The use of the same reference label in different drawings indicates the same or like components. Drawings are not necessarily to scale unless otherwise noted.

DETAILED DESCRIPTION

In the present disclosure, numerous specific details are provided such as examples of apparatus, components, and methods to provide a thorough understanding of embodiments of the invention. Persons of ordinary skill in the art will recognize, however, that the invention can be practiced without one or more of the specific details. In other instances, well-known details are not shown or described to avoid obscuring aspects of the invention.

The present invention relates to a diffractive, spatial light modulator. While embodiments of the invention are described using linear ribbon light modulators as examples, it should be understood that the invention is not so limited and may also be employed in other types of spatial light modulators.

FIGS. 3 and 4 show schematic diagrams of a high-density or high pixel count linear, diffractive, spatial ribbon light modulator 300 in accordance with an embodiment of the present invention. FIG. 3 shows a top view of an embodiment of the light modulator 300, while FIG. 4 shows a cross-sectional view of the embodiment of the light modulator 300 as seen by cutting through the line illumination 302 denoted in FIG. 3. Light modulator 300 may have from a few to many thousands, or more, reflective ribbons, but only four ribbons 304 are shown for clarity of illustration. The ends of each ribbon 304 may be anchored using posts 306 or other means. The ribbons 304 and the substrate beneath them preferably have reflective top surfaces and are separated by an air gap. In the example of FIG. 4, the top surface of the substrate 402 is shown as having an overlying reflective layer 404. Each ribbon 304 preferably also has such a reflective layer on its top surface (as illustrated in FIGS. 1 and 2). Each ribbon has one or more openings in the form of rectangular slots 308. The slots 308 allow portions of light illuminating the shaded region labeled “line illumination” to impinge on the reflective layer 404 of the substrate 402 underneath the ribbons 304. In a preferred embodiment, the spatial light modulator 300 is configured such that a) the area-reflectivity product due to the reflective layer on the ribbons, and b) the area-reflectivity product due to the openings within and between the ribbons, are approximately equal. Light modulator 300 may be fabricated using a MEMS process technology similar to those employed in the fabrication of conventional ribbon light modulators.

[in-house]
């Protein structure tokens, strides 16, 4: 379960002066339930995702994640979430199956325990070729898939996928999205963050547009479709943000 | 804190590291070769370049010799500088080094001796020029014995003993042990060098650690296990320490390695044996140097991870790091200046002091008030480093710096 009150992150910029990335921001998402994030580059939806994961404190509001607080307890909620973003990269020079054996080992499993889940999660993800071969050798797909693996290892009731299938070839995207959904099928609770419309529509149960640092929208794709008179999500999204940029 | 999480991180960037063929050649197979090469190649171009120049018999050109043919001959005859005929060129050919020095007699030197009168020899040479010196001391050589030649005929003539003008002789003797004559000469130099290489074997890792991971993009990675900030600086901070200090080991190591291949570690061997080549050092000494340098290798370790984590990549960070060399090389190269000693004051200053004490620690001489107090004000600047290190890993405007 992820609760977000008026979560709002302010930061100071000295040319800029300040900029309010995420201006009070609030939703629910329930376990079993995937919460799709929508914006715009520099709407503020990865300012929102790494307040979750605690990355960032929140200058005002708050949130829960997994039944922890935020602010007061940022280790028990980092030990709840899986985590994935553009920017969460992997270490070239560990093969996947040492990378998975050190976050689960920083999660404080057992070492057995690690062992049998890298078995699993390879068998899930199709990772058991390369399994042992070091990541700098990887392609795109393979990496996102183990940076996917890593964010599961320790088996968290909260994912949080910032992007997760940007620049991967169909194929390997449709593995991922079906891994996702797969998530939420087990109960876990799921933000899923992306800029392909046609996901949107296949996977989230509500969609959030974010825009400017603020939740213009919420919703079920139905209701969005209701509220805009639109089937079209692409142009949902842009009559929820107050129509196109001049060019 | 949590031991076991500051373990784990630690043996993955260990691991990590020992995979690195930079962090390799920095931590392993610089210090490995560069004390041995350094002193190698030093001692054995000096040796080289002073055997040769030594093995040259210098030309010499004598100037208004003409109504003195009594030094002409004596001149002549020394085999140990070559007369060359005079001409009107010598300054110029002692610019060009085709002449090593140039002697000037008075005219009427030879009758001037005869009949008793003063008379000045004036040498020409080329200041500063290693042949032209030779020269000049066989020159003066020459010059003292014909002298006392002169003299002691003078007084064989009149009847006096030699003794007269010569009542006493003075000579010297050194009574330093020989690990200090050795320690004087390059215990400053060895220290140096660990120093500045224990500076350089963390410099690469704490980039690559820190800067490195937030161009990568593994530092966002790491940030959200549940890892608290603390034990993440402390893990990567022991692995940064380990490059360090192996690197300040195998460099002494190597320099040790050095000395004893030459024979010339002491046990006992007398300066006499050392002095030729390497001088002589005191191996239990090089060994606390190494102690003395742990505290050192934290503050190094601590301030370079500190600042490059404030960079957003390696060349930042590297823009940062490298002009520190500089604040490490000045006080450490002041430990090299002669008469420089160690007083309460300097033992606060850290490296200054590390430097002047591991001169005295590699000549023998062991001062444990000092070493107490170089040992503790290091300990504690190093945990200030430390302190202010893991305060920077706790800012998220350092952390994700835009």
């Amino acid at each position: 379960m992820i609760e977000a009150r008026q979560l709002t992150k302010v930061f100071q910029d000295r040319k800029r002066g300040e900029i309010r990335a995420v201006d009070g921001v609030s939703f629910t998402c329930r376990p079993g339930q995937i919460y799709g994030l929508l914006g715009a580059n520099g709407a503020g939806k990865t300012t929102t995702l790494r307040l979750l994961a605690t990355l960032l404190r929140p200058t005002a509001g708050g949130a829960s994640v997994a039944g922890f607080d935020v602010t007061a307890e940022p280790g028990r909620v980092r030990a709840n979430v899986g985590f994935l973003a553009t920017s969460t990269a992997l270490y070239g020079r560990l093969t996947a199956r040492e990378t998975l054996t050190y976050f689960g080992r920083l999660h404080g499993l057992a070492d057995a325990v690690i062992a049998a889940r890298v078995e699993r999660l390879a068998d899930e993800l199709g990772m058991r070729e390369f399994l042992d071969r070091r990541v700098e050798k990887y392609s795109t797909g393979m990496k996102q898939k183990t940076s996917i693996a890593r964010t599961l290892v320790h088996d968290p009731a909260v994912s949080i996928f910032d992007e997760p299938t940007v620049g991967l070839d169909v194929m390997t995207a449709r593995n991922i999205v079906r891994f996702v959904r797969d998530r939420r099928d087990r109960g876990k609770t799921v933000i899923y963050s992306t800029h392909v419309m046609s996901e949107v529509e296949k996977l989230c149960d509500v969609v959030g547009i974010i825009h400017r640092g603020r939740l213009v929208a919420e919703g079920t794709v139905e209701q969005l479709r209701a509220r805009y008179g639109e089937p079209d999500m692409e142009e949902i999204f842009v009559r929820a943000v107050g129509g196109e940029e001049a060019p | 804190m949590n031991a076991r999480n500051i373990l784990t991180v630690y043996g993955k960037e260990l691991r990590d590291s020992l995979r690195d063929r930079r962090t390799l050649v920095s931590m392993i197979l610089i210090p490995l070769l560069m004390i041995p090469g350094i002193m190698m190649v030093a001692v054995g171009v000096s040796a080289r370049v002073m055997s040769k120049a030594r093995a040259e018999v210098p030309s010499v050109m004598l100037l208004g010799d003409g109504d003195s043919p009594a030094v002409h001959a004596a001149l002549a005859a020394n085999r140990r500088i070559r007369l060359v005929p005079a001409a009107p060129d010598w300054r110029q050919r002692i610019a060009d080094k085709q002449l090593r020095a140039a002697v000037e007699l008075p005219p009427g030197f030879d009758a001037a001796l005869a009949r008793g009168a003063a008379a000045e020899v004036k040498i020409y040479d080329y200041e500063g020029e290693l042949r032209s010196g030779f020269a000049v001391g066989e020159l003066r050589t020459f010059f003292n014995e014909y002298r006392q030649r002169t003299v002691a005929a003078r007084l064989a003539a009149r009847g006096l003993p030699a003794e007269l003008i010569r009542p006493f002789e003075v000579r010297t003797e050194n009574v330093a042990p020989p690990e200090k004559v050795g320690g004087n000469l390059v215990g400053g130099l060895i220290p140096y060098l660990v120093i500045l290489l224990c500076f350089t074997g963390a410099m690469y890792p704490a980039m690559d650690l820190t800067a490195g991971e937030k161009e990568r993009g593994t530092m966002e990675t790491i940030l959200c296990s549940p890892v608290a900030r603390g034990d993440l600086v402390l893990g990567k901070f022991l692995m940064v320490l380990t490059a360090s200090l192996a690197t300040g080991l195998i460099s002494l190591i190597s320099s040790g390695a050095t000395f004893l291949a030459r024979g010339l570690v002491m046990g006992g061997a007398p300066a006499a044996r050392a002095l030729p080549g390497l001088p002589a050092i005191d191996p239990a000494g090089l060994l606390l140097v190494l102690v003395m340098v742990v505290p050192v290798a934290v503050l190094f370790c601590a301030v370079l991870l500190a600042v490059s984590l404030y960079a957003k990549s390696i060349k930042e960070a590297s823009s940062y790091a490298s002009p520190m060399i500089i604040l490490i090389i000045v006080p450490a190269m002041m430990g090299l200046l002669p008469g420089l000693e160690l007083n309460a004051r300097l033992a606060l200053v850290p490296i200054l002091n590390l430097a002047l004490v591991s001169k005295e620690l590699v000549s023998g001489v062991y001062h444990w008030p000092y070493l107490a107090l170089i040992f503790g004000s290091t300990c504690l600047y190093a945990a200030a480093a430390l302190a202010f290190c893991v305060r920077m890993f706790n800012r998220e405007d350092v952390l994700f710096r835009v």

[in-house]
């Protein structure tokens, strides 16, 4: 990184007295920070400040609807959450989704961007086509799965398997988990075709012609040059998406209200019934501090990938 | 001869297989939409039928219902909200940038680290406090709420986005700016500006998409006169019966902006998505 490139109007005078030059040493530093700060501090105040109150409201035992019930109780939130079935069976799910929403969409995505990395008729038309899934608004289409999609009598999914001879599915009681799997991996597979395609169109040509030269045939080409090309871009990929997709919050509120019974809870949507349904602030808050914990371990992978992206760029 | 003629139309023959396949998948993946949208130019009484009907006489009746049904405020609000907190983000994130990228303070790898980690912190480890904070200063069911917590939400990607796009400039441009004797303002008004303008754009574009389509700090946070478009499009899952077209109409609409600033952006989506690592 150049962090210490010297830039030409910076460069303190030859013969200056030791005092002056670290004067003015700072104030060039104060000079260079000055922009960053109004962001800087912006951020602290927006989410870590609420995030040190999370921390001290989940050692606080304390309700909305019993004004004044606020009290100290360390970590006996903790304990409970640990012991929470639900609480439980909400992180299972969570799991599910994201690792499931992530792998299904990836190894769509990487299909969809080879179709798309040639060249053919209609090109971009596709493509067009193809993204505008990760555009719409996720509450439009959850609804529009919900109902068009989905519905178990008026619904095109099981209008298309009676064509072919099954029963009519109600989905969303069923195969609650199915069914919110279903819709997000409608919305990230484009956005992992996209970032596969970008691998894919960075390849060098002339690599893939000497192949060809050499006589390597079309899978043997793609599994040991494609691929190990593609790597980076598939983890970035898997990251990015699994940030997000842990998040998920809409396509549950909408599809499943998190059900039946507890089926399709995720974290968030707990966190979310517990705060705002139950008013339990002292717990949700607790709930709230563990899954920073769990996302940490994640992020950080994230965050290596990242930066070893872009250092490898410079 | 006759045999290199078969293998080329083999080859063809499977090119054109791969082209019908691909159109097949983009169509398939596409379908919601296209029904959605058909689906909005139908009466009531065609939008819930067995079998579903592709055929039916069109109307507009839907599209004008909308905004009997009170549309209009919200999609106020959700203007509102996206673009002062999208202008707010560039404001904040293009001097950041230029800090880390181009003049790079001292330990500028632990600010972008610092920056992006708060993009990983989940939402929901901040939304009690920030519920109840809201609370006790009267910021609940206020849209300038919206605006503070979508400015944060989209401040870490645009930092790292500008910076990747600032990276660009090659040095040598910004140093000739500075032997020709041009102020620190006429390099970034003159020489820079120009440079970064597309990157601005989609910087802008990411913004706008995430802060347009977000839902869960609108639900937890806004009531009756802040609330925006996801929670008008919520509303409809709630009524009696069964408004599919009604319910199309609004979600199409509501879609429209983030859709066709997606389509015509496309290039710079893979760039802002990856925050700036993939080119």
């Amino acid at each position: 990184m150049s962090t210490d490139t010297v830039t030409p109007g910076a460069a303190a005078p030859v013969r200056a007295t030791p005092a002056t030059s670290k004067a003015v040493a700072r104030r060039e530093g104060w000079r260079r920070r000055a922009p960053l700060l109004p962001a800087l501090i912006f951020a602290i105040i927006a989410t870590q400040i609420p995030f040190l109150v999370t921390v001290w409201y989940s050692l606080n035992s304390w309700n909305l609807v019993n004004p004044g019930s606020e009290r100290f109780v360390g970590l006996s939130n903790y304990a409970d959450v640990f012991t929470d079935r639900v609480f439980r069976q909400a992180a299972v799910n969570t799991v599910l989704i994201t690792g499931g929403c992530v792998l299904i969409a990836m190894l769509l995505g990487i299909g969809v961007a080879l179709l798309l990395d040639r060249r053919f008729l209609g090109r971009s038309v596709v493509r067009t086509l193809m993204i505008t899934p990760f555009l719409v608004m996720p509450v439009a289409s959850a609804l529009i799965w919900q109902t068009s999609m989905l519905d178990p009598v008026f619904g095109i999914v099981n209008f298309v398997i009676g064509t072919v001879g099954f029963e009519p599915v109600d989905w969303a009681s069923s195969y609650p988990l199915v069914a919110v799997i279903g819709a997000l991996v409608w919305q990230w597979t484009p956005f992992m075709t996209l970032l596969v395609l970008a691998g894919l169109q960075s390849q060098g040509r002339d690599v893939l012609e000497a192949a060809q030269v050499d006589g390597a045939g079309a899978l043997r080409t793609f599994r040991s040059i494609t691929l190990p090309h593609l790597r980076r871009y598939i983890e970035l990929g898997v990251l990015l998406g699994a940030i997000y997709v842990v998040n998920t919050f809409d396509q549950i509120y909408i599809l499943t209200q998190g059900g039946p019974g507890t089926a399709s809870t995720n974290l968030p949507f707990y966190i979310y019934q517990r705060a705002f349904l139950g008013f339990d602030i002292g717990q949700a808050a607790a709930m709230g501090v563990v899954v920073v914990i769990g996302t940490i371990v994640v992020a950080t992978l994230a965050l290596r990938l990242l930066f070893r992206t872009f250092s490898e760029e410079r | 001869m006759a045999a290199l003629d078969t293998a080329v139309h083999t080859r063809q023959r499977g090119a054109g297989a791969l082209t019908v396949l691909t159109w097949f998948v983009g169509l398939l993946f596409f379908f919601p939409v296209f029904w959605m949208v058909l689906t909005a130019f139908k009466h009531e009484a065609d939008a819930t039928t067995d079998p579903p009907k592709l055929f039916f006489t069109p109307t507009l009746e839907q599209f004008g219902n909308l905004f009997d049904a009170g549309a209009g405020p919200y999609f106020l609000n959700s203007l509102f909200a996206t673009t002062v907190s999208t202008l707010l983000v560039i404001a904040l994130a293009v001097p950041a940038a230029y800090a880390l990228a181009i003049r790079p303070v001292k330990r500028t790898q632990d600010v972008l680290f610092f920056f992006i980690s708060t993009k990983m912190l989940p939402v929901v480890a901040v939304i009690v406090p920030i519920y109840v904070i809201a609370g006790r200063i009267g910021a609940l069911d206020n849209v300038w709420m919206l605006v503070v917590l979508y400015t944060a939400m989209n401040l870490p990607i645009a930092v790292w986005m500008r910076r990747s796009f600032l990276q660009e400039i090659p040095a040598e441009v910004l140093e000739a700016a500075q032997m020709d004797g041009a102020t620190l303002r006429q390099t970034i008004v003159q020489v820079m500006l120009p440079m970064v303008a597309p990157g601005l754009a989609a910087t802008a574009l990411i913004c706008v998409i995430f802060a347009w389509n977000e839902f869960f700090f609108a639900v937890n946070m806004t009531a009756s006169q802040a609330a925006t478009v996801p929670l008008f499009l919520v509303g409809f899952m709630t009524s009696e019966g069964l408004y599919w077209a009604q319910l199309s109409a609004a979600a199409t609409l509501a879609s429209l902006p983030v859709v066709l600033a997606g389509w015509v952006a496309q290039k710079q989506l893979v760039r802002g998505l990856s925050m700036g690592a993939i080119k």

The middle portions (in between the anchored portions) of the reflective ribbons 304 may be deflected towards the substrate by electrostatic force, for example. Deflecting the ribbons 304 varies the distance between the top surfaces of the ribbons 304 and the reflective layer 404 of the substrate 402, thereby varying the path length difference of light impinging on them. This allows incident light to be modulated by diffraction.

In light modulator 300, a diffraction period “Λ” comprises a strip of ribbon surface and an opening. An addressable pixel “P” has “N” periods/pixel (i.e., P=NΛ). In the example of FIGS. 3 and 4, each pixel has three periods. Note that the gaps 310 between ribbons have the same effect as the slots 308. The ribbon width “W” is thus given by the equation W=P−(Λ/2). Light modulator 300 may be operated in zero-order or first-order mode. In zero-order mode, the 0th order components of the light are collected and modulation is obtained by diffracting the light away into first and higher orders. In the first-order mode, it is the modulated 1st order components of the light that are collected. However, since the period of light modulator 300 may be just a few wavelengths, the diffraction angle may get very large. Therefore, it is preferable to operate light modulator 300 in the zero-order mode.

The distance “H” is the distance between the top reflective surfaces of the ribbons and the reflective layer of substrate. If H=(odd integer)(λ/4), where “λ” is the wavelength of the incident light, then the light modulator 300 is normally OFF. In other words, the un-deflected state is diffracting so light is discarded, corresponding to a dark pixel in the zero-order mode. If H=(even integer)(λ/4), then the light modulator 300 is normally ON. That is, the un-deflected state is specular, which corresponds to a bright pixel in the zero-order mode. Because a ribbon may snap down if the deflection exceeds H/3, the smallest even and odd integer multipliers are preferably four and five, respectively. A height margin δ may be added to the distance H to allow for uniformity calibration. In other words, a light modulator 300 that is normally OFF may be configured with H=M(λ/4)+δ, where M is an odd integer no less than five (i.e., M=5, or 7, or 9, or 11 etc.), while a light modulator 300 that is normally ON may be configured with H=M(λ/4)+δ, where M is an even integer no less than four (i.e., M=4, or 6, or 6, or 10 etc.).